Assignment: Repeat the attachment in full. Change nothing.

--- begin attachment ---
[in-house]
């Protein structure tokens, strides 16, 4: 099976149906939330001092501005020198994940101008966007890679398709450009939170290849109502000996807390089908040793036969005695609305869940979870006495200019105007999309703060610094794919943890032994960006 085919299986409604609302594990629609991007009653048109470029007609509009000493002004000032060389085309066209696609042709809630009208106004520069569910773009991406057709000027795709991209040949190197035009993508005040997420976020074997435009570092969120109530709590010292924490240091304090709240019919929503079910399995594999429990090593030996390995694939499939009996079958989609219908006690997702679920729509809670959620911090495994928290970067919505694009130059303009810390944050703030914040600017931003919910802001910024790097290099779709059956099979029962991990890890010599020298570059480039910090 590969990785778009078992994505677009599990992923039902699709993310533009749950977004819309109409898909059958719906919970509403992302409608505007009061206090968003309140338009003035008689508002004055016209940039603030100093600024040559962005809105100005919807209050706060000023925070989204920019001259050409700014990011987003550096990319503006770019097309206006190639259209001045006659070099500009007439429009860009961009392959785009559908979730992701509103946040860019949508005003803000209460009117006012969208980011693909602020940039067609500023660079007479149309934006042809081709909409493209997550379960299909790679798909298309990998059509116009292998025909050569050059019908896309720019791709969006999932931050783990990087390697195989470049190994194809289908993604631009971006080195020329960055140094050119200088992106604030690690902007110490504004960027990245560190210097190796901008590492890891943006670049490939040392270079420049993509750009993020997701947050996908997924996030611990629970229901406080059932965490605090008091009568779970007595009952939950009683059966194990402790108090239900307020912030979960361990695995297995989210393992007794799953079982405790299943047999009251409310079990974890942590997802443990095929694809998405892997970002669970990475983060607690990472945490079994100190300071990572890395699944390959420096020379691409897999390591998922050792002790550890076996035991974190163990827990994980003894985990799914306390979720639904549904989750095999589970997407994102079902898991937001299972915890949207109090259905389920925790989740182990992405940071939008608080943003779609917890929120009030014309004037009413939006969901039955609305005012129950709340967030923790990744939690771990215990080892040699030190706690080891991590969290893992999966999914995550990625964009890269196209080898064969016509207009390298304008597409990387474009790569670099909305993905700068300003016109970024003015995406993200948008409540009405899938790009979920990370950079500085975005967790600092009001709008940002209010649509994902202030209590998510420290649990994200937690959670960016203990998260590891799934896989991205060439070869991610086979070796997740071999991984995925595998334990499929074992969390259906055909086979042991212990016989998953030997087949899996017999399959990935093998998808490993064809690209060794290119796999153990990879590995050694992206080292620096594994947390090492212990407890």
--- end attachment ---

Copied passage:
[in-house]
């Protein structure tokens, strides 16, 4: 099976149906939330001092501005020198994940101008966007890679398709450009939170290849109502000996807390089908040793036969005695609305869940979870006495200019105007999309703060610094794919943890032994960006 085919299986409604609302594990629609991007009653048109470029007609509009000493002004000032060389085309066209696609042709809630009208106004520069569910773009991406057709000027795709991209040949190197035009993508005040997420976020074997435009570092969120109530709590010292924490240091304090709240019919929503079910399995594999429990090593030996390995694939499939009996079958989609219908006690997702679920729509809670959620911090495994928290970067919505694009130059303009810390944050703030914040600017931003919910802001910024790097290099779709059956099979029962991990890890010599020298570059480039910090 590969990785778009078992994505677009599990992923039902699709993310533009749950977004819309109409898909059958719906919970509403992302409608505007009061206090968003309140338009003035008689508002004055016209940039603030100093600024040559962005809105100005919807209050706060000023925070989204920019001259050409700014990011987003550096990319503006770019097309206006190639259209001045006659070099500009007439429009860009961009392959785009559908979730992701509103946040860019949508005003803000209460009117006012969208980011693909602020940039067609500023660079007479149309934006042809081709909409493209997550379960299909790679798909298309990998059509116009292998025909050569050059019908896309720019791709969006999932931050783990990087390697195989470049190994194809289908993604631009971006080195020329960055140094050119200088992106604030690690902007110490504004960027990245560190210097190796901008590492890891943006670049490939040392270079420049993509750009993020997701947050996908997924996030611990629970229901406080059932965490605090008091009568779970007595009952939950009683059966194990402790108090239900307020912030979960361990695995297995989210393992007794799953079982405790299943047999009251409310079990974890942590997802443990095929694809998405892997970002669970990475983060607690990472945490079994100190300071990572890395699944390959420096020379691409897999390591998922050792002790550890076996035991974190163990827990994980003894985990799914306390979720639904549904989750095999589970997407994102079902898991937001299972915890949207109090259905389920925790989740182990992405940071939008608080943003779609917890929120009030014309004037009413939006969901039955609305005012129950709340967030923790990744939690771990215990080892040699030190706690080891991590969290893992999966999914995550990625964009890269196209080898064969016509207009390298304008597409990387474009790569670099909305993905700068300003016109970024003015995406993200948008409540009405899938790009979920990370950079500085975005967790600092009001709008940002209010649509994902202030209590998510420290649990994200937690959670960016203990998260590891799934896989991205060439070869991610086979070796997740071999991984995925595998334990499929074992969390259906055909086979042991212990016989998953030997087949899996017999399959990935093998998808490993064809690209060794290119796999153990990879590995050694992206080292620096594994947390090492212990407890």